but, intuitively speaking, this is why the elements $X_1,\dotsc,X_n$ in the polynomial ring are often called "free variables". the homomorphism $R[X_1,\dotsc,X_n]\rightarrow S$ is obtained by "plugging in" $x_1,\dotsc,x_n$ for $X_1,\dotsc,X_n$ respectively (and applying $\psi$ to the coefficients), so it is called the "evaluation homomorphism", because we "evaluate" $X_i$ to be $x_i$ for $i=1,\dotsc,n$.
so an equation that holds for free variables (like $(X+Y)(X-Y)=X^2-Y^2$) holds for any pair of elements in any (commutative) ring
Keith Conrad has a nice note with slightly more sophisticated applications of this point of view: kconrad.math.uconn.edu/blurbs/linmultialg/univid.pdf
@EE18 yeah
 
Got it, thank you again!
By the way @Thorgott how did you do that thing where you linked an earlier convo?
I want to link this convo into my notes but can't see how you did that
 
4:36 PM
if you hover over the message, there's a box with a downward-pointing triangle appearing on the left of the row. if you click on that, it opens a small options menu and you click on "permalink"
 
A proof I am reading uses the following arguments: "Let $x_n$ be a sequence of rationals different from $1$ converging to $1$" and "Let $y_n$ be a sequence of irrationals different from $1$ converging to $1$". I was asking myself: can the author use these arguments because is always possible to build such sequences?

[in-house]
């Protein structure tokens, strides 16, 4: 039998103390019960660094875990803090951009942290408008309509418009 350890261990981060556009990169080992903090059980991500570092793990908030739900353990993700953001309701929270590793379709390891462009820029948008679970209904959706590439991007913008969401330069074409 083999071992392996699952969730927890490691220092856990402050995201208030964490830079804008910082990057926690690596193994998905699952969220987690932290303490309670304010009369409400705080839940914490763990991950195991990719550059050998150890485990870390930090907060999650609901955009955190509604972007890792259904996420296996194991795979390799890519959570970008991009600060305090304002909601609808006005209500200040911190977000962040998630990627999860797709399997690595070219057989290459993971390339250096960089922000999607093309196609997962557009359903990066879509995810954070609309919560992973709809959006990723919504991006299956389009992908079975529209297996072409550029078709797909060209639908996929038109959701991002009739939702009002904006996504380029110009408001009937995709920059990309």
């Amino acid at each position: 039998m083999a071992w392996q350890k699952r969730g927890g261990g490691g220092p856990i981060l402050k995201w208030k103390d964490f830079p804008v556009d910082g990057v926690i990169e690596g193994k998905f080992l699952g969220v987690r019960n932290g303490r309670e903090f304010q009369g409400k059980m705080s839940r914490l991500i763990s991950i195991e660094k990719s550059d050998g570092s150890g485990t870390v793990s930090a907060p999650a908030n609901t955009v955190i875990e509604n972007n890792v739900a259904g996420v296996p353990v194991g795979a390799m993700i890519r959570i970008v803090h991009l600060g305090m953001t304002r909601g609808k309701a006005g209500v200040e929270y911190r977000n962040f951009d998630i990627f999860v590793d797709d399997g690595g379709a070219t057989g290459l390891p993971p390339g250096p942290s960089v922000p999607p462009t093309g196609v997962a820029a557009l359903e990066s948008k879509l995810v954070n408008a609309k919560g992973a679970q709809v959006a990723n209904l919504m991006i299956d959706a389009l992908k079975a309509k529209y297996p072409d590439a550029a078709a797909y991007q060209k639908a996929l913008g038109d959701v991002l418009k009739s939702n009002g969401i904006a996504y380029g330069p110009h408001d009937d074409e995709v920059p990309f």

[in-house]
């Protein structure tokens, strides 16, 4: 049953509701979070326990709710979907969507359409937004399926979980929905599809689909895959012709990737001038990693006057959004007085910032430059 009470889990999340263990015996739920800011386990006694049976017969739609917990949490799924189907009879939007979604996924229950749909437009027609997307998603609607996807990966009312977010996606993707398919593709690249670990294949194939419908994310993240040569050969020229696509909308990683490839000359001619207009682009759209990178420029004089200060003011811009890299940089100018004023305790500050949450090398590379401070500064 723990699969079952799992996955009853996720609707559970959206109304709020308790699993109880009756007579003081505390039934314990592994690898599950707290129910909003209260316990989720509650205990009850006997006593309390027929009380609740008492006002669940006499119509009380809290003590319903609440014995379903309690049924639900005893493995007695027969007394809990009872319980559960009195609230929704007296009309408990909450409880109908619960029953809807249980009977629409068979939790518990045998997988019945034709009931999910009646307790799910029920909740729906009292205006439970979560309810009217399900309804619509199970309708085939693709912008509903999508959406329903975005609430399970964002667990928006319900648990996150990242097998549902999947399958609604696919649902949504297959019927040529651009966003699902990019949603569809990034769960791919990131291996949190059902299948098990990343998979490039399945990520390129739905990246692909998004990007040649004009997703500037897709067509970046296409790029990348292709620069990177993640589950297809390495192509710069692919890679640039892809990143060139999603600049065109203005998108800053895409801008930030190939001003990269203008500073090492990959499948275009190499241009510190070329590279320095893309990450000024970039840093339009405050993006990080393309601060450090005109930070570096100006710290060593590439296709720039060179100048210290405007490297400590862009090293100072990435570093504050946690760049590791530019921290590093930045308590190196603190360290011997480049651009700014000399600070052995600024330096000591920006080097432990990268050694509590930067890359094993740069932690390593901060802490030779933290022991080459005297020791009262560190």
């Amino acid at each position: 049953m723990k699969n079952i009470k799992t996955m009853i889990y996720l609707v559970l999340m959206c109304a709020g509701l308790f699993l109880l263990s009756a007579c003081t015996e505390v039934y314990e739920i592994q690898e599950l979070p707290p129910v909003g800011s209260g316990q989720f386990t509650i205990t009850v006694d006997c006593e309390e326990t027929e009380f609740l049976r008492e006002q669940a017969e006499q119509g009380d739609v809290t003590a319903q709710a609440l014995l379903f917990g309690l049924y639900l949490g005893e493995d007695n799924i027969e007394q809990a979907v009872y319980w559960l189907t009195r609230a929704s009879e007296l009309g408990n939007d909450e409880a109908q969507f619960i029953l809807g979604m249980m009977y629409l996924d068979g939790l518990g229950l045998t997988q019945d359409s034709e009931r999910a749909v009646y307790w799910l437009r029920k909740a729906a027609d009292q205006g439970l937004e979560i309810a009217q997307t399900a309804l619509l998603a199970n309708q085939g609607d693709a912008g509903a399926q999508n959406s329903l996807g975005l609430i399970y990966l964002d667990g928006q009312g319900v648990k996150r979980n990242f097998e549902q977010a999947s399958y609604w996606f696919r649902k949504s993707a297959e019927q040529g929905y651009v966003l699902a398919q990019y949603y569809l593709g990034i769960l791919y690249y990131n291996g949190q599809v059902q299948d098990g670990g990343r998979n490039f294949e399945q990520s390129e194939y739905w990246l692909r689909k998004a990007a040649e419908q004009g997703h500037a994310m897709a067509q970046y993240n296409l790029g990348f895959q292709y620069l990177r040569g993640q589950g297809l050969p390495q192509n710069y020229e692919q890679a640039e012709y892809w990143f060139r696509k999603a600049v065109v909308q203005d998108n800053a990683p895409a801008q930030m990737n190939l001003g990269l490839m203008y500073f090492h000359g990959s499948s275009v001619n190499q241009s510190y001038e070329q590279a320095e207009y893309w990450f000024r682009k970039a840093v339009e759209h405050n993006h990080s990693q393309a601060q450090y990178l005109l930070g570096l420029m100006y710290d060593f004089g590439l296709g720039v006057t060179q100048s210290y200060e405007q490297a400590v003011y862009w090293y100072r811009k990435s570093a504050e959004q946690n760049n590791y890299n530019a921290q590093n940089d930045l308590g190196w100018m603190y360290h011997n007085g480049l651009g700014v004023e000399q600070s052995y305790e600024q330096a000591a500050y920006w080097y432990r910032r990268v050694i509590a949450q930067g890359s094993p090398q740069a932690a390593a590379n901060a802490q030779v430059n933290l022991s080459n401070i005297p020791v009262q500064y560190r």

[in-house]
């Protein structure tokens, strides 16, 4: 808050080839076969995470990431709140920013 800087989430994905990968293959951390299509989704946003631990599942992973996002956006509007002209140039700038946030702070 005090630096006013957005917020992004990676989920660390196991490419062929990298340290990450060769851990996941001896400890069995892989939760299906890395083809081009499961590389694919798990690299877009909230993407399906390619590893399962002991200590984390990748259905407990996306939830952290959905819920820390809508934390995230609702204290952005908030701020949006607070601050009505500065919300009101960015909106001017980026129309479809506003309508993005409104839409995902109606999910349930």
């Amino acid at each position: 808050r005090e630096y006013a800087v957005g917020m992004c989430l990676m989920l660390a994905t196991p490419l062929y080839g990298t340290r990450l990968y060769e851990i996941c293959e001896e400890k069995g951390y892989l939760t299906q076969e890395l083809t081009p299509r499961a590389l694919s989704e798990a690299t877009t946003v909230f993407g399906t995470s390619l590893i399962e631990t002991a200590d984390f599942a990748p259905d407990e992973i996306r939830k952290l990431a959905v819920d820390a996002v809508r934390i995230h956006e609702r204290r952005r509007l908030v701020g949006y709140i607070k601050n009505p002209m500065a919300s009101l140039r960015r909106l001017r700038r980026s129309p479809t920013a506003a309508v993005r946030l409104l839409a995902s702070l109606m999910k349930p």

I think yes, and I tried the following approach: the sequences $x_n:=1+1/n$ and $y_n:=1+\sqrt{2}/n$ are respectively a sequence of rationals (because sum of rationals) and a sequence of irrationals (because otherwise $n(y_n-1)=\sqrt{2}$ would be rational) different from $1$ con
 
@Thorgott Got it :)
 
@ZaWarudo yeah, that works
 
@Thorgott Thank you. I was studying the differentiability at $x=1$ of the function defined piecewise as $f(x)=x^2$ if $x \in (0,2) \cap \mathbb{Q}$, $f(x)=2x-1$ if $x\in (0,2) \cap \mathbb{R}\setminus\mathbb{Q}$ . I have distinguished the cases $1+h \in (0,2) \cap \mathbb{Q}$ or $1+h \in (0,2) \cap \mathbb{R}\setminus\mathbb{Q}$ to evaluate $f(1+h)$, while the author uses two sequences of rationals/irrationals converging to $1$.

Is my approach correct as well or am I missing something? To me, using sequences seems overcomplicated and, usually, when something seems overcomplicated to me is
 
your approach works, I'm not sure what the author is doing
 
4:51 PM
Ok, thanks again!
 
@XanderHenderson Great! I'll be looking forward to hearing some good stories on the cutting-edge of math ed.
 
5:27 PM
Is it always true that the integral over a surface omega of f(x,y) + g(x,y) is always the integral over omega of f(x,y) PLUS the integral over omega of g(x,y)?
Regardless of the extreme of integrations
Is it true for linearity?
 
5:42 PM
@Curio it probably depends if you're considering something like "improper" surface integrals or not
If both integrals exists it would be weird to not have linearity
Even the most general integrals on R must obey linearity, this is just such a fundamental property. Its so fundamental I'd expect authors to always define surface integrals as to obey linearity, or any integral at all
 
6:13 PM
also my first point was along the lines of "if one of the integral diverges..." which boils down to existence anyway so disregard that one